These were the choices the Department faced once it resolved every issue save what Jane Doe said at the unwitnessed, untaped interview. First, State might have capitulated to Doe's insistence that the ROI be expunged unless the Department, in a trial-type proceeding, determined where the truth lay. See Appellant's Brief at 51-55 (examination and cross-examination of Doe and Hughes are essential).
Second, having found "no indication that Agent Hughes acted in any manner other than what was expected of him,"17 the Department might simply have rested upon Hughes's report of Doe's words, and flatly refused Doe's record amendment request to the extent that it concerned what Doe said. In that event, Doe would have had the statutory right "to file with the [Department] a concise statement setting forth the reasons for [her] disagreement with [State's] refusal" to amend the record. 5 U.S.C. § 552a(d) (3). In any disclosure of the ROI to other agencies or persons outside the government, State would have been obliged to note "any portion of the record which is disputed" and to "provide copies of the [objector's] statement." Id. Sec. 522a(d) (4). If the Department deemed it appropriate, however, it could have added to the disclosure its "reasons ... for not making the amendments requested." Id.
Third, the choice in fact made by the Department, State could recognize that what Doe said at the March 26, 1981 interview is indeed "unknowable" by third persons, and that, consequently, a file setting out both Hughes's version and Doe's may be more accurate than a record embracing only one side's story. See Doe, supra, slip op. at 11 (district court's conclusion that choice Department made best served accuracy).
Did the Department, in effect, do no more than the law already required of it in allowing Doe to include in the record her version of what she said? There is a genuine difference, we believe, between the ROI State maintained, which comprehends that truth may lie in the middle ground between divergent accounts each affirmed by one witness,18 and a ROI that labels the government agent's account "true" and the interviewee's supplement "false." Moreover, by taking the course it did, State relinquished the right to speak the last word--to accompany any disclosure of the ROI with its own statement of the reasons why it rejected the amendments requested by Doe. See 5 U.S.C. § 522a(d) (4).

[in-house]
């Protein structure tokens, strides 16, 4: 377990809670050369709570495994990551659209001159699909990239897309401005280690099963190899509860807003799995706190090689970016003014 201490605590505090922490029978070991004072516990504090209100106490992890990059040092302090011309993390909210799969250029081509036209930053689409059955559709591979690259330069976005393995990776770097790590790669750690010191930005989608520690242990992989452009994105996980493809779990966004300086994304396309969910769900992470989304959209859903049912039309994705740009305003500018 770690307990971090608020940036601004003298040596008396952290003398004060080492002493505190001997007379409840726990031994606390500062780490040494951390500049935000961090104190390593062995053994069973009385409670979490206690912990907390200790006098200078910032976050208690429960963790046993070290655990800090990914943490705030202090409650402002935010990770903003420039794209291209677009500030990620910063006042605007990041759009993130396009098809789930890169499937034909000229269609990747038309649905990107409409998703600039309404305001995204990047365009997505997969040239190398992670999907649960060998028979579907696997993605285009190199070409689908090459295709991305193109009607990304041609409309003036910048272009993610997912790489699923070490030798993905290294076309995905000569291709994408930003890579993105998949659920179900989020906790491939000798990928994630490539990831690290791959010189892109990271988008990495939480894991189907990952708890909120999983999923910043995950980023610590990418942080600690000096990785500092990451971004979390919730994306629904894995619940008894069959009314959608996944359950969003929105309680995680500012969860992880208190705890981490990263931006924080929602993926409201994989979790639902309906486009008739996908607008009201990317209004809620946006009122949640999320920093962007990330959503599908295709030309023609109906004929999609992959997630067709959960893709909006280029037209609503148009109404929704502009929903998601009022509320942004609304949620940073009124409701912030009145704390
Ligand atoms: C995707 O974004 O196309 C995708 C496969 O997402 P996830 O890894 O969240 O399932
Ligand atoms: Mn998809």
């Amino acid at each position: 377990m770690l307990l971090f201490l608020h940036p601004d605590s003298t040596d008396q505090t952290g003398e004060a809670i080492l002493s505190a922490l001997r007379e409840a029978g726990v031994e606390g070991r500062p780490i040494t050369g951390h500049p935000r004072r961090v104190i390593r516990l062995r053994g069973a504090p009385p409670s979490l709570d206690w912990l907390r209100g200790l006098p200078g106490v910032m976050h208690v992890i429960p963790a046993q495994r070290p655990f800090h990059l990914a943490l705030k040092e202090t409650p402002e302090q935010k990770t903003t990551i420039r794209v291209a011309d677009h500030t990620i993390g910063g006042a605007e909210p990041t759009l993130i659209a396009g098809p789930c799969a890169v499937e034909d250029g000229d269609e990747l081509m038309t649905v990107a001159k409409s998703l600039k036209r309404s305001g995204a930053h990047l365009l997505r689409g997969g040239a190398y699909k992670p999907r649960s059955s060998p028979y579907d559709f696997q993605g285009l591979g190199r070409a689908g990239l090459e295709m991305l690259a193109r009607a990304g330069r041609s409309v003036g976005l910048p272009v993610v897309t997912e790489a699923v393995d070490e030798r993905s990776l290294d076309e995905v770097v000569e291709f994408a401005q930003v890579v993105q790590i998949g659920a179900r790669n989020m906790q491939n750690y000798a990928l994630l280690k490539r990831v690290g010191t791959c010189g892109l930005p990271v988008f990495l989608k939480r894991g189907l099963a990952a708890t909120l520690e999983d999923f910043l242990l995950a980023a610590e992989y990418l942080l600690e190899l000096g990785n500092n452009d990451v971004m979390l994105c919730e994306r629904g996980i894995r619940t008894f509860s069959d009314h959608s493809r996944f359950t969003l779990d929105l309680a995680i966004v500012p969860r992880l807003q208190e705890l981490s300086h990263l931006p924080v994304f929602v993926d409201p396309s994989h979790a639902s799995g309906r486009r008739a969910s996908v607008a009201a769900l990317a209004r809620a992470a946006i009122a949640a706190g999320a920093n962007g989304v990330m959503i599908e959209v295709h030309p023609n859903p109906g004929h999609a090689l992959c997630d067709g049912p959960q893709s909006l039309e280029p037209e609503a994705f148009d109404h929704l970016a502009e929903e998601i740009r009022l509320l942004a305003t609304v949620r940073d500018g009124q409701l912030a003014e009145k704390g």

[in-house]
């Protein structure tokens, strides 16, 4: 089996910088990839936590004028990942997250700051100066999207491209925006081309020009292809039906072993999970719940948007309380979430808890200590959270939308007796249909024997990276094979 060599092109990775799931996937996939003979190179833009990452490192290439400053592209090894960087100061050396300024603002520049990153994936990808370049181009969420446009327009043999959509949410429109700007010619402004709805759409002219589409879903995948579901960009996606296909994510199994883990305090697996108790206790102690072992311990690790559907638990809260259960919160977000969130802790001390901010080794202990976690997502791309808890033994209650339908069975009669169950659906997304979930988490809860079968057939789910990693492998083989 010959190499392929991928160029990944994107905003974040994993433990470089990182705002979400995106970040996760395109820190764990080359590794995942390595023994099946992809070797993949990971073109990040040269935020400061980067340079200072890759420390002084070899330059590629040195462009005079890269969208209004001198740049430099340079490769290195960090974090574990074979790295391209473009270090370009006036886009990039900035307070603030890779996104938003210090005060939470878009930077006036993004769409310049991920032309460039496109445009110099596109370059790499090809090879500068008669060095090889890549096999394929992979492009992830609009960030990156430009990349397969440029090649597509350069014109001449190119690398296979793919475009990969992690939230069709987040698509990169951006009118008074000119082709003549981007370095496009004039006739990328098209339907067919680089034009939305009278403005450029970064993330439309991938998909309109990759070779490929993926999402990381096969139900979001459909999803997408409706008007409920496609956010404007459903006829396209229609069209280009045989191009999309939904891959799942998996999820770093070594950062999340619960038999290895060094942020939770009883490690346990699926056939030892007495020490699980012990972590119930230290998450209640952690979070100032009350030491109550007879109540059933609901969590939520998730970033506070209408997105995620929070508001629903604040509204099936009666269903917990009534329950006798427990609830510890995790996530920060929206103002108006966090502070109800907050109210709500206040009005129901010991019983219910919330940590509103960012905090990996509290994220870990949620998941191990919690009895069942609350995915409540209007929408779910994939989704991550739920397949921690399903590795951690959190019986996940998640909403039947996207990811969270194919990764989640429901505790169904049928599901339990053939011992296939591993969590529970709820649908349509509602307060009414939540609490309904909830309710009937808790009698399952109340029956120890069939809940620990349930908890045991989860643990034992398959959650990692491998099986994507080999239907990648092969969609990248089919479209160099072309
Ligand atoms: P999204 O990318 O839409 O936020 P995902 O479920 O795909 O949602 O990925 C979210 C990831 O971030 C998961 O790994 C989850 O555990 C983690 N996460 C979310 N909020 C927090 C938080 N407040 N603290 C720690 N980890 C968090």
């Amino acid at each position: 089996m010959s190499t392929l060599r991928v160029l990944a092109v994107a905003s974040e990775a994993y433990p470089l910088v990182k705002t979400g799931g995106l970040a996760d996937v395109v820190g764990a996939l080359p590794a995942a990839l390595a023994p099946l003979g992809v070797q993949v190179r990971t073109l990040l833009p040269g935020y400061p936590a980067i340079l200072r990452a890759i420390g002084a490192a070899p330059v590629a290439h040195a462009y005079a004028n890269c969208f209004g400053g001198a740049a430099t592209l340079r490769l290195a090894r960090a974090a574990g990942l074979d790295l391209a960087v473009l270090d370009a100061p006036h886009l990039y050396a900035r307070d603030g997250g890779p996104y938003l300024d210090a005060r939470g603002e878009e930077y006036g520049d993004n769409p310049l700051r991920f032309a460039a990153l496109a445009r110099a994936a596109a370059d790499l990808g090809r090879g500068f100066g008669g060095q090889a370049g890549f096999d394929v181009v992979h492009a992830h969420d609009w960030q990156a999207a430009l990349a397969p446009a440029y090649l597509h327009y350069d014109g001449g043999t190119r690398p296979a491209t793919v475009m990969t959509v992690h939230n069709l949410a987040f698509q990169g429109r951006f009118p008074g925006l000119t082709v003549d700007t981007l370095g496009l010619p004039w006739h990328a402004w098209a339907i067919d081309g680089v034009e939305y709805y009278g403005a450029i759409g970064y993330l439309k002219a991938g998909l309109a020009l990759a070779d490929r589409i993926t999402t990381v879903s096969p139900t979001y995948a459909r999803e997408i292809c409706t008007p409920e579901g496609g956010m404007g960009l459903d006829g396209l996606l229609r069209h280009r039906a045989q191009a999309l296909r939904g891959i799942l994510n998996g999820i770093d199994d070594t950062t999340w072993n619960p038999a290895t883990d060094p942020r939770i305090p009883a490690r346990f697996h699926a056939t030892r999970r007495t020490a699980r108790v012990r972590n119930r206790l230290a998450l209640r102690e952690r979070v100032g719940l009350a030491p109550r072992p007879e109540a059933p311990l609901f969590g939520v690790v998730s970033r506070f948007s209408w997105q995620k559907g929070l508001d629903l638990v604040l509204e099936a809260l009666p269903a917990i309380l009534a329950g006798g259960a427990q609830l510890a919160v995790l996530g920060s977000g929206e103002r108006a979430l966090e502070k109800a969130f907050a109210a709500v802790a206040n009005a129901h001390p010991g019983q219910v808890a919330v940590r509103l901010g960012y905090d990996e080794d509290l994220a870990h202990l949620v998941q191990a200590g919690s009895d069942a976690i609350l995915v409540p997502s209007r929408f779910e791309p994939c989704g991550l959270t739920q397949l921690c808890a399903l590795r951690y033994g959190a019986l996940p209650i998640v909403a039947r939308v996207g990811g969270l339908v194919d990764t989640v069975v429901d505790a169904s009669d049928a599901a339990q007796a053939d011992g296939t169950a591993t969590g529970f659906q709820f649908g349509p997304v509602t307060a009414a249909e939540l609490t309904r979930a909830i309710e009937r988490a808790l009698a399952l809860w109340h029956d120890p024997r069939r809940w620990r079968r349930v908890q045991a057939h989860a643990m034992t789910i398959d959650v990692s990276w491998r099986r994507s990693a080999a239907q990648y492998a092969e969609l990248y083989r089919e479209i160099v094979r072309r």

Did Congress allow the Department to choose a middle way, or does the Privacy Act rigidly adopt an adjudicatory model forcing a decision for one side and against the other? District judges, of course, sitting alone or instructing juries, are "at home" with the task of finding what "truth" is more probable than not. But judges so engaged know that they, or the juries they instruct, make definitive findings out of necessity; a winner must be declared, although in the generality of civil cases that go to trial, a decision for either side would be reasonable. We do not discern in the Privacy Act any unyielding instruction always to adjudicate in that customary bipolar way so as to find and record "truth," rather than to adjust a file equitably to reveal actual uncertainty.19
The Department fulfilled its responsibility under the Privacy Act when it verified the March 1981 ROI, to the extent possible, against the factual record, and narrowed the controversy to Doe's statements at the March 26, 1981 interview. Having no reason to doubt that its agent Hughes acted with integrity in the manner expected of him, the Department refused to expunge Hughes's version of the interview. At the same time, the Department complemented the ROI with Doe's conflicting account of the interview. Reviewing the Department's performance, and arriving at its own judgment of how "accuracy is best served" in this case, Doe, supra, slip op. at 11, the district court thought it a fair accommodation, one consistent with the Privacy Act's terms and purposes, to retain as part of State's ROI the contradictory descriptions of agent Hughes and interviewee Doe, the two sole participants in, and auditors of, the episode in question. We agree for the reasons stated in this opinion.20 The judgment of the district court is therefore